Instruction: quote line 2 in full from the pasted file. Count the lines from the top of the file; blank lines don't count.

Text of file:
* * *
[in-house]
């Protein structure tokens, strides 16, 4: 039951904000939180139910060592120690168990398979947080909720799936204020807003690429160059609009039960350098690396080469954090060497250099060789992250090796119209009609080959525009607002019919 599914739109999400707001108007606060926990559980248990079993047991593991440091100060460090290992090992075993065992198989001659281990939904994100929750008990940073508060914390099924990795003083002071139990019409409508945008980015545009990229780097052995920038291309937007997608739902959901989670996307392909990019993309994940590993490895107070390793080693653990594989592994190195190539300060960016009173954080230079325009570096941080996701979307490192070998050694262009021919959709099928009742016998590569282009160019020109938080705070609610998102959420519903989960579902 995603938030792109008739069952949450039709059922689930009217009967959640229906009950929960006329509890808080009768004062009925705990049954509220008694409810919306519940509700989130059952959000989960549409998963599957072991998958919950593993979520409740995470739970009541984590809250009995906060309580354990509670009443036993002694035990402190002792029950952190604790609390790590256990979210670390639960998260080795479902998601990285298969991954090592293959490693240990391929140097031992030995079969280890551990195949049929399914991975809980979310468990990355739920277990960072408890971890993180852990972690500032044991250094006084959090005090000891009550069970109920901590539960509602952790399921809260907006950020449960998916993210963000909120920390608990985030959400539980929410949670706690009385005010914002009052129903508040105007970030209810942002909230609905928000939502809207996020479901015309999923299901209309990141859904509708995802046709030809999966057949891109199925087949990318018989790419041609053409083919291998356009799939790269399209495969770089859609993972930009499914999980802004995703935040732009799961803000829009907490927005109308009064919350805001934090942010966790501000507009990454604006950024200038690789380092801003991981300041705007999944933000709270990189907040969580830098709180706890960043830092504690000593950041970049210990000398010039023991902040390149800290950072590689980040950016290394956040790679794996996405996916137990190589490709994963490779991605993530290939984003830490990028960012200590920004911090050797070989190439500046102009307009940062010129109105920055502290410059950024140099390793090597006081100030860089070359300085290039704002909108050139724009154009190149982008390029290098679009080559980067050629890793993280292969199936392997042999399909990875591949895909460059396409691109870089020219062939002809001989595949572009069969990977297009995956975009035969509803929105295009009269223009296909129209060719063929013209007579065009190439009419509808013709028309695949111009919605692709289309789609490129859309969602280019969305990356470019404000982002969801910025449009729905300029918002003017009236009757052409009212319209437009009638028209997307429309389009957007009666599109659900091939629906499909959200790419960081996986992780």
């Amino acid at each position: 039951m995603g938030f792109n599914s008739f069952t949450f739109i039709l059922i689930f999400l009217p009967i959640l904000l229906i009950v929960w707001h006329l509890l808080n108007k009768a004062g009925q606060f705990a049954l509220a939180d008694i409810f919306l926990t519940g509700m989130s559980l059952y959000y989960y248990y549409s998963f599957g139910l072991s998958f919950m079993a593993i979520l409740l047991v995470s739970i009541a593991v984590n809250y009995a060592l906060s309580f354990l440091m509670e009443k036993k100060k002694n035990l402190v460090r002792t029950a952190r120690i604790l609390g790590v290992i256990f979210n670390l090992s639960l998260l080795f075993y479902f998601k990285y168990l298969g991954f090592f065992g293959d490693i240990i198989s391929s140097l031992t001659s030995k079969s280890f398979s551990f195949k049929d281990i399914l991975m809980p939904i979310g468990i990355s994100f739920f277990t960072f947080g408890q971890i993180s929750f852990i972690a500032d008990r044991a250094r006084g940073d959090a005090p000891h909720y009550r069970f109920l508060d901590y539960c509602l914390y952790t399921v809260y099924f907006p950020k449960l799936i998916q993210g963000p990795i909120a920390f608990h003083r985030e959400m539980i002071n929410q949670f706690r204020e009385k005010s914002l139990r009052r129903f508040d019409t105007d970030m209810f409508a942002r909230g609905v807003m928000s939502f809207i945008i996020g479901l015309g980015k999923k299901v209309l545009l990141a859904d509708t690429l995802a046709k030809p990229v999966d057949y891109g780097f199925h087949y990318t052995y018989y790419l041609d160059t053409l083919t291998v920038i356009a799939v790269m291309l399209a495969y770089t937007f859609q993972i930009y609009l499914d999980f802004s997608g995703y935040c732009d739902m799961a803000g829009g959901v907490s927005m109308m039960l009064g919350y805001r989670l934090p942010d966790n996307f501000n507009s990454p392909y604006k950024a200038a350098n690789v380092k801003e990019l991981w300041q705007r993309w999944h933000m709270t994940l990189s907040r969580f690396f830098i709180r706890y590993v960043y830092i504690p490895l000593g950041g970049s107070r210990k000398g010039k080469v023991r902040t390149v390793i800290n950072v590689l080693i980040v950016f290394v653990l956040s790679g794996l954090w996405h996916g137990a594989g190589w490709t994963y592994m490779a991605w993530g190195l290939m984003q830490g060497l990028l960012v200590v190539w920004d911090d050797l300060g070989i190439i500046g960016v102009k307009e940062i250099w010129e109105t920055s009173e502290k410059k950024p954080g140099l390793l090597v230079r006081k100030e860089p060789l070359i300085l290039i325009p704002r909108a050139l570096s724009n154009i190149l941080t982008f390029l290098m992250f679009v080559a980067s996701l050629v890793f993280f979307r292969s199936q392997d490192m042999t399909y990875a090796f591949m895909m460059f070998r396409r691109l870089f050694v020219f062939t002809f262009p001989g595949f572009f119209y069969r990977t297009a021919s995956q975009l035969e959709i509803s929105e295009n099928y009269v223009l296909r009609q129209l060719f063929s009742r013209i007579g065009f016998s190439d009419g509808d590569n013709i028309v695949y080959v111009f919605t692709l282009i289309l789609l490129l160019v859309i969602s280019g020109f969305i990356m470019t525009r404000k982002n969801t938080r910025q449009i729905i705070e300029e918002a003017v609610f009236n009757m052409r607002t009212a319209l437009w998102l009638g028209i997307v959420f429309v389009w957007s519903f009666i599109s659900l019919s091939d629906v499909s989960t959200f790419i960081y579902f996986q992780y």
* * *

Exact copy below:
């Protein structure tokens, strides 16, 4: 039951904000939180139910060592120690168990398979947080909720799936204020807003690429160059609009039960350098690396080469954090060497250099060789992250090796119209009609080959525009607002019919 599914739109999400707001108007606060926990559980248990079993047991593991440091100060460090290992090992075993065992198989001659281990939904994100929750008990940073508060914390099924990795003083002071139990019409409508945008980015545009990229780097052995920038291309937007997608739902959901989670996307392909990019993309994940590993490895107070390793080693653990594989592994190195190539300060960016009173954080230079325009570096941080996701979307490192070998050694262009021919959709099928009742016998590569282009160019020109938080705070609610998102959420519903989960579902 995603938030792109008739069952949450039709059922689930009217009967959640229906009950929960006329509890808080009768004062009925705990049954509220008694409810919306519940509700989130059952959000989960549409998963599957072991998958919950593993979520409740995470739970009541984590809250009995906060309580354990509670009443036993002694035990402190002792029950952190604790609390790590256990979210670390639960998260080795479902998601990285298969991954090592293959490693240990391929140097031992030995079969280890551990195949049929399914991975809980979310468990990355739920277990960072408890971890993180852990972690500032044991250094006084959090005090000891009550069970109920901590539960509602952790399921809260907006950020449960998916993210963000909120920390608990985030959400539980929410949670706690009385005010914002009052129903508040105007970030209810942002909230609905928000939502809207996020479901015309999923299901209309990141859904509708995802046709030809999966057949891109199925087949990318018989790419041609053409083919291998356009799939790269399209495969770089859609993972930009499914999980802004995703935040732009799961803000829009907490927005109308009064919350805001934090942010966790501000507009990454604006950024200038690789380092801003991981300041705007999944933000709270990189907040969580830098709180706890960043830092504690000593950041970049210990000398010039023991902040390149800290950072590689980040950016290394956040790679794996996405996916137990190589490709994963490779991605993530290939984003830490990028960012200590920004911090050797070989190439500046102009307009940062010129109105920055502290410059950024140099390793090597006081100030860089070359300085290039704002909108050139724009154009190149982008390029290098679009080559980067050629890793993280292969199936392997042999399909990875591949895909460059396409691109870089020219062939002809001989595949572009069969990977297009995956975009035969509803929105295009009269223009296909129209060719063929013209007579065009190439009419509808013709028309695949111009919605692709289309789609490129859309969602280019969305990356470019404000982002969801910025449009729905300029918002003017009236009757052409009212319209437009009638028209997307429309389009957007009666599109659900091939629906499909959200790419960081996986992780």